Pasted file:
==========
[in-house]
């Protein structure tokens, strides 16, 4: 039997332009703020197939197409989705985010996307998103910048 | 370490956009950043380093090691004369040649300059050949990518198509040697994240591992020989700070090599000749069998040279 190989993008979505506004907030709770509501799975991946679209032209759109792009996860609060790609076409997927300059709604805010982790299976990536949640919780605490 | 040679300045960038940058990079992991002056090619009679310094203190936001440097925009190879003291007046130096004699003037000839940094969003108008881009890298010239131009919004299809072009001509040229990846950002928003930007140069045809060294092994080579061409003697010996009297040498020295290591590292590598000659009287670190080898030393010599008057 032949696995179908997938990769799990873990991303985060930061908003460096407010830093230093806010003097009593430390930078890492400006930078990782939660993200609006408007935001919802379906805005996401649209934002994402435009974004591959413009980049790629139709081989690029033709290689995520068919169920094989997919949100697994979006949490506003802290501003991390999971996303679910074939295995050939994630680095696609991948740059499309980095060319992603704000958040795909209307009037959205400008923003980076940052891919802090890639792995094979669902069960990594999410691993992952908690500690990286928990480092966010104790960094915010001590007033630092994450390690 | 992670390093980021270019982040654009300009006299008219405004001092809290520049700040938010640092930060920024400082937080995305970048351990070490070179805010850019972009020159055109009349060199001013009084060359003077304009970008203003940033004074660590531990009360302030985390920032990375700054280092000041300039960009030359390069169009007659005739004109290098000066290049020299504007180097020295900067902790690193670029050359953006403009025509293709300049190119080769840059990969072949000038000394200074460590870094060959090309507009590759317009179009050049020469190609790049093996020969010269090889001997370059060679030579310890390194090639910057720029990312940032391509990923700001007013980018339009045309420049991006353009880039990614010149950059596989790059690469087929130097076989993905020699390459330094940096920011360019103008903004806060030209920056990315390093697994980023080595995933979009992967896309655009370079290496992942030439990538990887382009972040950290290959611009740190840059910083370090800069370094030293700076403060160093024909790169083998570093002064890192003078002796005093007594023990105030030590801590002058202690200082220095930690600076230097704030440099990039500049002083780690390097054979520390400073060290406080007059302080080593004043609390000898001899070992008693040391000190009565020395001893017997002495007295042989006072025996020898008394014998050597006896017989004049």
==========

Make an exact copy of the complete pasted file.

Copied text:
[in-house]
């Protein structure tokens, strides 16, 4: 039997332009703020197939197409989705985010996307998103910048 | 370490956009950043380093090691004369040649300059050949990518198509040697994240591992020989700070090599000749069998040279 190989993008979505506004907030709770509501799975991946679209032209759109792009996860609060790609076409997927300059709604805010982790299976990536949640919780605490 | 040679300045960038940058990079992991002056090619009679310094203190936001440097925009190879003291007046130096004699003037000839940094969003108008881009890298010239131009919004299809072009001509040229990846950002928003930007140069045809060294092994080579061409003697010996009297040498020295290591590292590598000659009287670190080898030393010599008057 032949696995179908997938990769799990873990991303985060930061908003460096407010830093230093806010003097009593430390930078890492400006930078990782939660993200609006408007935001919802379906805005996401649209934002994402435009974004591959413009980049790629139709081989690029033709290689995520068919169920094989997919949100697994979006949490506003802290501003991390999971996303679910074939295995050939994630680095696609991948740059499309980095060319992603704000958040795909209307009037959205400008923003980076940052891919802090890639792995094979669902069960990594999410691993992952908690500690990286928990480092966010104790960094915010001590007033630092994450390690 | 992670390093980021270019982040654009300009006299008219405004001092809290520049700040938010640092930060920024400082937080995305970048351990070490070179805010850019972009020159055109009349060199001013009084060359003077304009970008203003940033004074660590531990009360302030985390920032990375700054280092000041300039960009030359390069169009007659005739004109290098000066290049020299504007180097020295900067902790690193670029050359953006403009025509293709300049190119080769840059990969072949000038000394200074460590870094060959090309507009590759317009179009050049020469190609790049093996020969010269090889001997370059060679030579310890390194090639910057720029990312940032391509990923700001007013980018339009045309420049991006353009880039990614010149950059596989790059690469087929130097076989993905020699390459330094940096920011360019103008903004806060030209920056990315390093697994980023080595995933979009992967896309655009370079290496992942030439990538990887382009972040950290290959611009740190840059910083370090800069370094030293700076403060160093024909790169083998570093002064890192003078002796005093007594023990105030030590801590002058202690200082220095930690600076230097704030440099990039500049002083780690390097054979520390400073060290406080007059302080080593004043609390000898001899070992008693040391000190009565020395001893017997002495007295042989006072025996020898008394014998050597006896017989004049």